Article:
Deleted Scenes: Out Of Body

I had a vision today at the grocery store.

My wife and I stood waiting at the self-checkout while a woman finagled with one of the dead-eyed teens working at the Stop And Shop for when she should put her coupon in, and it was like you hear people who’ve had a near-death experience talk about. All of my life flashed before my eyes, but instead of looking back on the things I’ve done, the places I’ve been and the people I’ve known and been fortunate enough to love, I saw forward, to my future.

It went by me like a blur, but I could feel a lifetime of quiet disappointment. My own and that of those around me in me. Years of failure, not even knowing where to try to start to make it better. Quietly making the wrong decisions. My wife leaving me. Having children and failing them as a father the way I was failed. Resigning myself to that failure as the primary feature of my existence—as the thing that would outlast me, be carried forward. My genetic code. Decades to come of being inadequate, wasted, the uselessness of reflecting on misspent days, feeling like I had something to offer but not knowing what it was or to whom. I saw myself grey, bald, bitter and alone in some cold place that couldn’t ever be home. That cold was in my hands, like when your blood slows down.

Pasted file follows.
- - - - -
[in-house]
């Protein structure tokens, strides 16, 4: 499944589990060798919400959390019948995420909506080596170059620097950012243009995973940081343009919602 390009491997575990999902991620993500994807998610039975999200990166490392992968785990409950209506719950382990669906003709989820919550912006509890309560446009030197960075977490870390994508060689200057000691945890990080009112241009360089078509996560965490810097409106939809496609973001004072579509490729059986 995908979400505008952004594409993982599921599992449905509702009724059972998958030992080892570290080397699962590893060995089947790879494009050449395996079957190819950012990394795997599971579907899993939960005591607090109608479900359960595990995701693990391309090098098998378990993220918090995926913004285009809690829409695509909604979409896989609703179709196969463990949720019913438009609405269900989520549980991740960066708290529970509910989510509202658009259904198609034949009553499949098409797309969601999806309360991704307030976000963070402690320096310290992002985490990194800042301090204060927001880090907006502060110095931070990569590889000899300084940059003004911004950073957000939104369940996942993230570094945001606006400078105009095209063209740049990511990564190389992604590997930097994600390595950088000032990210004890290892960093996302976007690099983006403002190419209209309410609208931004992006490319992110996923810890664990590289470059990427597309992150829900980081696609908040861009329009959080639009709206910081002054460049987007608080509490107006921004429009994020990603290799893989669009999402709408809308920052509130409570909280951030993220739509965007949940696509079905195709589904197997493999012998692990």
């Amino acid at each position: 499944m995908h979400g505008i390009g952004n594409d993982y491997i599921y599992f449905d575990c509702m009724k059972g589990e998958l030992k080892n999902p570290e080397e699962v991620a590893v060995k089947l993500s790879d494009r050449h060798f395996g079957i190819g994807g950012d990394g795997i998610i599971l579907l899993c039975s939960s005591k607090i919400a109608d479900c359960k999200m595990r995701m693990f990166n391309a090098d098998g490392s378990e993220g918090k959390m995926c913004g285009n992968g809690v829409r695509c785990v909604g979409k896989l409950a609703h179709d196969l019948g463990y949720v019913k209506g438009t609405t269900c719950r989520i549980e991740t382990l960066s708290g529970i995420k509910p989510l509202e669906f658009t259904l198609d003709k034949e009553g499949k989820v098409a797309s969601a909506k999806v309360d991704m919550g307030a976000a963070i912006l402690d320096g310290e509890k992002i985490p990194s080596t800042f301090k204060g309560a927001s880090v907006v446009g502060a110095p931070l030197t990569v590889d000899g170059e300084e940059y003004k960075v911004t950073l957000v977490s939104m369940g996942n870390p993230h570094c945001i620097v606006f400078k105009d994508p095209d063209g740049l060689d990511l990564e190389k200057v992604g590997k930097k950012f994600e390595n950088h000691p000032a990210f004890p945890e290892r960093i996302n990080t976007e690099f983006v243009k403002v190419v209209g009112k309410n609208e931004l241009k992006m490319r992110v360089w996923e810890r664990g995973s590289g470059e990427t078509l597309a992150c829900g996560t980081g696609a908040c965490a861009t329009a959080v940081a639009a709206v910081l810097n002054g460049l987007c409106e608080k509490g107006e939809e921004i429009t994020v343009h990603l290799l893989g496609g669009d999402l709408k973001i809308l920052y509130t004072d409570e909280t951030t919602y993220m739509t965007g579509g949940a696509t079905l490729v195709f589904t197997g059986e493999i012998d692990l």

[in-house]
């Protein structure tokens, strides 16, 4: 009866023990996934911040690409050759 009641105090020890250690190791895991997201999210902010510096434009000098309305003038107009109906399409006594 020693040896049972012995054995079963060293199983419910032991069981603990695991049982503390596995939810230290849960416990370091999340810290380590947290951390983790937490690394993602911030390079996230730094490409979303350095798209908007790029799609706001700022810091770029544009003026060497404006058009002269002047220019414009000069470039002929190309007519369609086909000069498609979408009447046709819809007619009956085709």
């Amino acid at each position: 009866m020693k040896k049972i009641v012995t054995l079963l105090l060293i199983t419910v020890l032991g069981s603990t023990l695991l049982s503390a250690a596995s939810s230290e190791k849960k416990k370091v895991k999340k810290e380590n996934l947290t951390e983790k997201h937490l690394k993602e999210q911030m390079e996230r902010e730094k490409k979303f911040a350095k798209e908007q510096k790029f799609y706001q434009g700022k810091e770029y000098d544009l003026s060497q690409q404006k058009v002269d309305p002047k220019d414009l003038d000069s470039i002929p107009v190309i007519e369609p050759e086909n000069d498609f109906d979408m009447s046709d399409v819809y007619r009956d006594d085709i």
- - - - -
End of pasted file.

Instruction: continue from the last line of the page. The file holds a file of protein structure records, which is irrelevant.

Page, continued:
I watched a deterioration of years play out on weathered skin. Privilege misspent—how lucky I was to have been me—all lost to solipsist, self-centered victimization. Someone who didn’t know how good he had it. And at the end, death. Humiliating, dragged out. Some cancer eating me or some meaningless drop-dead heart attack to underscore the utter pointlessness of it all. Why bother? A couple years back, I had my wisdom teeth pulled, was put under anesthesia, and I hallucinated that I was chasing light across the universe. This was the opposite. I chased the murk through my own blood vessels. Desperate. Cloying. Miserable. Never any better.

That’s what I saw. The descending jowls of my wretched, sad face.

All around were the noises and the cruel fluorescent purple light of the grocery store, the stale smell. People bagging, that woman getting her coupon sorted, my wife who I love and against whose arm I wanted to cry and tear my skin off so that the raw flesh could walk away from the person it’s become. I didn’t do that though. We scanned the groceries, I told the dead-eyed girl I’d bag them. We paid by debit, got our receipt and left.

In the parking lot, someone had left a dirty diaper folded up next to the car.

JJ Koczan